Today, we continue the Usability 101 series by exploring the concept of satisfaction.
As much as we’d like it to, users are not using our software because of love for developers. They are using it to accomplish a task. How satisfied they are with usability of the software package they use is an important consideration that can take them from using your system to using a competitor’s.
The basic concept of user satisfaction rests in the fact that users want systems to be intuitive. They want a program to work in the way they think. However, as we learned earlier, users come in different shapes. What satisfies one user may not be what satisfies another one. What is intuitive to a programmer is not necessarily intuitive to an average user.
As a result, it is impossible to satisfy all users all the time but it is possible to satisfy most user most of the time. In a way, the satisfaction of a user is directly correlated to the other concepts we have explored throughout this series so far (learnability, efficiency, memorability, and error handling): if a system is easy to learn, can be used efficiently, has features the user can remember, and provides easy error messages, a user will be satisfied with the overall experience.
However, going beyond those critical factors is also a level of graphical design. You can design the best application in the world in terms of usability but, if the interface looks ugly, the user will shriek every time he or she uses the system.
This is generally an issue in the open source community as most programmers are not designers (and the inverse is true) so most open source projects have fully functional UIs that are spartan in their appearance. This is not a bad thing in and of itself but leaves non-programmers with the feeling that those application are less polished. As a result, this lowers the user satisfaction in those system and also lowers the acceptance of open source software.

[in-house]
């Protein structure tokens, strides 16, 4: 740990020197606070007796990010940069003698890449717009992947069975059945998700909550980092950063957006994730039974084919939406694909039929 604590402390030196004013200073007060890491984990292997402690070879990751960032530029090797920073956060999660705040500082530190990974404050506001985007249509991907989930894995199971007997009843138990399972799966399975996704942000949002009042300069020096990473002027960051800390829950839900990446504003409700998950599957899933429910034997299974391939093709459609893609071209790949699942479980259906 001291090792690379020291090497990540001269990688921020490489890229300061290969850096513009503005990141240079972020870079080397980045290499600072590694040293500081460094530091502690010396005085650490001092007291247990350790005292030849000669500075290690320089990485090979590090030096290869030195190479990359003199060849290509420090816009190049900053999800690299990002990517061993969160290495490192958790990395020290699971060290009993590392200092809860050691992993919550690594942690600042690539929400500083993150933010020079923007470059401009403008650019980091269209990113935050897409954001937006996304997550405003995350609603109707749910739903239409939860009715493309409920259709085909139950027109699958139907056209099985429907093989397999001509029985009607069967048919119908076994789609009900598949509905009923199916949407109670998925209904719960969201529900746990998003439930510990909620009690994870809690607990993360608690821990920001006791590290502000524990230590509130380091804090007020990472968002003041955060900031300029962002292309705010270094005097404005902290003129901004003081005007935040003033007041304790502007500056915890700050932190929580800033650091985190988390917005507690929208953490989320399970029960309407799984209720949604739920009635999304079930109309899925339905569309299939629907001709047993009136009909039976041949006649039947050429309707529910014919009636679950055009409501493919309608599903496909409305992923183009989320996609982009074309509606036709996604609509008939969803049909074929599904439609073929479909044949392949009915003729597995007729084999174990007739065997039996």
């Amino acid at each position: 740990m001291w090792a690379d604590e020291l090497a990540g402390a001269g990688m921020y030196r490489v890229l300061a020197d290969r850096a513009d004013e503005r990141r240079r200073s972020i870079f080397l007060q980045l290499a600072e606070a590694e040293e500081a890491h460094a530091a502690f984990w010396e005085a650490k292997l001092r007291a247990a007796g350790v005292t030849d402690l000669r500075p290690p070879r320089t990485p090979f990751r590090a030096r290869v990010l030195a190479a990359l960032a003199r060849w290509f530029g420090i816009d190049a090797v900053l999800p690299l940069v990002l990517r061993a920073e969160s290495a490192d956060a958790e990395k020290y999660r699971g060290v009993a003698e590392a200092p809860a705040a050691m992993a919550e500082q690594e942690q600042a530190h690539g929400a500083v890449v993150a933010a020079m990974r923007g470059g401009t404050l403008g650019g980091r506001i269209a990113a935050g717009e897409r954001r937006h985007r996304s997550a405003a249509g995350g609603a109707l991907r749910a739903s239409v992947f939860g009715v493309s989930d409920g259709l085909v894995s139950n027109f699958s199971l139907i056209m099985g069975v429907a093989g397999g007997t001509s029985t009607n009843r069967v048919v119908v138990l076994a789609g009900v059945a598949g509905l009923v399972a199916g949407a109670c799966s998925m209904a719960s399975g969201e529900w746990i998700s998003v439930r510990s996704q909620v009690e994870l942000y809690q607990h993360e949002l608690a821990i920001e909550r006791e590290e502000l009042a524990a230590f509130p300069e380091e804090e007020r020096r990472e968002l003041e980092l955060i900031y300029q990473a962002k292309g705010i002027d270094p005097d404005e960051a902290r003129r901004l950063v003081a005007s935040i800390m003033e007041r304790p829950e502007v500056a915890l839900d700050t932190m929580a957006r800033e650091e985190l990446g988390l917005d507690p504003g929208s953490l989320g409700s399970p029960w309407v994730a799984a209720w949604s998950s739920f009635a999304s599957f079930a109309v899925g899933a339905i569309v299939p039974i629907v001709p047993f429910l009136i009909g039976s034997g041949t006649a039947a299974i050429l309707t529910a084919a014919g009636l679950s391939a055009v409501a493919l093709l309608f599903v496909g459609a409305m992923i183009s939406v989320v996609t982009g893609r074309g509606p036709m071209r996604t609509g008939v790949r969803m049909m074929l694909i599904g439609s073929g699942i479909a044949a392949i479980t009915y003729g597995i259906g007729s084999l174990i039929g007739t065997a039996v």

A way to solve this is for programmers to enter into a partnership with designers and usability people. The usability person comes in and helps on the other factors we covered in the series. The designer provides that last coat of paint that make the application look better. The challenge in working with those people, however, is that a lot of the discussion should happen early in the project so that the underlying structure is in place to allow for look revisions.
Another item to watch out for is designers that get carried away. One must ensure that the application is not so heavenly laden with a heavy set of eye candy that it calls more attention to the look than to the rest of the application. A UI expert once told me that his job was to make sure that no one ever saw what he was doing. A good user interface does not call attention to itself but makes the user feel that it has that polish.
Another issue with heavy UI is that it sometimes hobble performance. However, it is possible to increase the satisfaction of a user by diverting his or her attention when using the application. Such diversion must be transparent so that users do not catch on, similar to the sleight of hand pulled by magicians, getting you to focus on one thing while they are doing something completely different. For example, much has been made about how speedy Apple’s web browser, Safari, is. But truth be told, it is only marginally so. The way the Apple programmers made it feel faster was by painting the first window more quickly, which give the impression that the application is more responsive. By comparison, the Mozilla browser feels like it’s taking longer to load because it first shows a logo, before displaying the application. The difference between the two is that, in the case of Mozilla, the user has to wait an extra few seconds to see the browser window. As a result, it “feels” slower. Granted, other improvement to the Safari browser make it run faster but, for the large part, most of the speed improvements on the Mac OSX platform have been in making applications look and feel like they are moving faster.
Before concentrating on those issues, however, one must figure out who are the users of the system: are they technically proficient or not? What age group do they fall in? How do they use the software? What other software do they use? This is where the concept of personas, which I will cover in more details later, comes in. Before designing your program, figure out what types of users are going to use it.
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